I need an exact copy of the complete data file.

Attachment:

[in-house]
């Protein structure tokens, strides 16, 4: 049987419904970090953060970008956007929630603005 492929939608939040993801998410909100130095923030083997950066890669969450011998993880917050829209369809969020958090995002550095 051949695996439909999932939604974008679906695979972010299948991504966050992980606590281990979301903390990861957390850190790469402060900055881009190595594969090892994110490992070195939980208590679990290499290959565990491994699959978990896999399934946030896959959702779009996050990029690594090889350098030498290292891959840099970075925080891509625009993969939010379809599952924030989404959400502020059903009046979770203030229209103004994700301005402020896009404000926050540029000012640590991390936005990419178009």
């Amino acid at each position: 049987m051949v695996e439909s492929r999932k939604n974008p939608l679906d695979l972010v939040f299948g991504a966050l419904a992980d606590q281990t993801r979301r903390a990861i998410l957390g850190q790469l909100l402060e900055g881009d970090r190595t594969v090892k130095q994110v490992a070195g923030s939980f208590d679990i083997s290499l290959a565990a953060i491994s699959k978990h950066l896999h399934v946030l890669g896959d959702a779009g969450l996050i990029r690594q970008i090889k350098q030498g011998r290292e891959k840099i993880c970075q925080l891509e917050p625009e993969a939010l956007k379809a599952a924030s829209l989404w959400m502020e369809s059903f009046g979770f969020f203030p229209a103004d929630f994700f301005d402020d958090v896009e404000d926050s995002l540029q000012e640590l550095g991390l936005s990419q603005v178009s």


[in-house]
């Protein structure tokens, strides 16, 4: 049987419904970090953060970008956007929630603005 492929939608939040993801998410909100130095923030083997950066890669969450011998993880917050829209369809969020958090995002550095 051949695996439909999932939604974008679906695979972010299948991504966050992980606590281990979301903390990861957390850190790469402060900055881009190595594969090892994110490992070195939980208590679990290499290959565990491994699959978990896999399934946030896959959702779009996050990029690594090889350098030498290292891959840099970075925080891509625009993969939010379809599952924030989404959400502020059903009046979770203030229209103004994700301005402020896009404000926050540029000012640590991390936005990419178009």
């Amino acid at each position: 049987m051949v695996e439909s492929r999932k939604n974008p939608l679906d695979l972010v939040f299948g991504a966050l419904a992980d606590q281990t993801r979301r903390a990861i998410l957390g850190q790469l909100l402060e900055g881009d970090r190595t594969v090892k130095q994110v490992a070195g923030s939980f208590d679990i083997s290499l290959a565990a953060i491994s699959k978990h950066l896999h399934v946030l890669g896959d959702a779009g969450l996050i990029r690594q970008i090889k350098q030498g011998r290292e891959k840099i993880c970075q925080l891509e917050p625009e993969a939010l956007k379809a599952a924030s829209l989404w959400m502020e369809s059903f009046g979770f969020f203030p229209a103004d929630f994700f301005d402020d958090v896009e404000d926050s995002l540029q000012e640590l550095g991390l936005s990419q603005v178009s």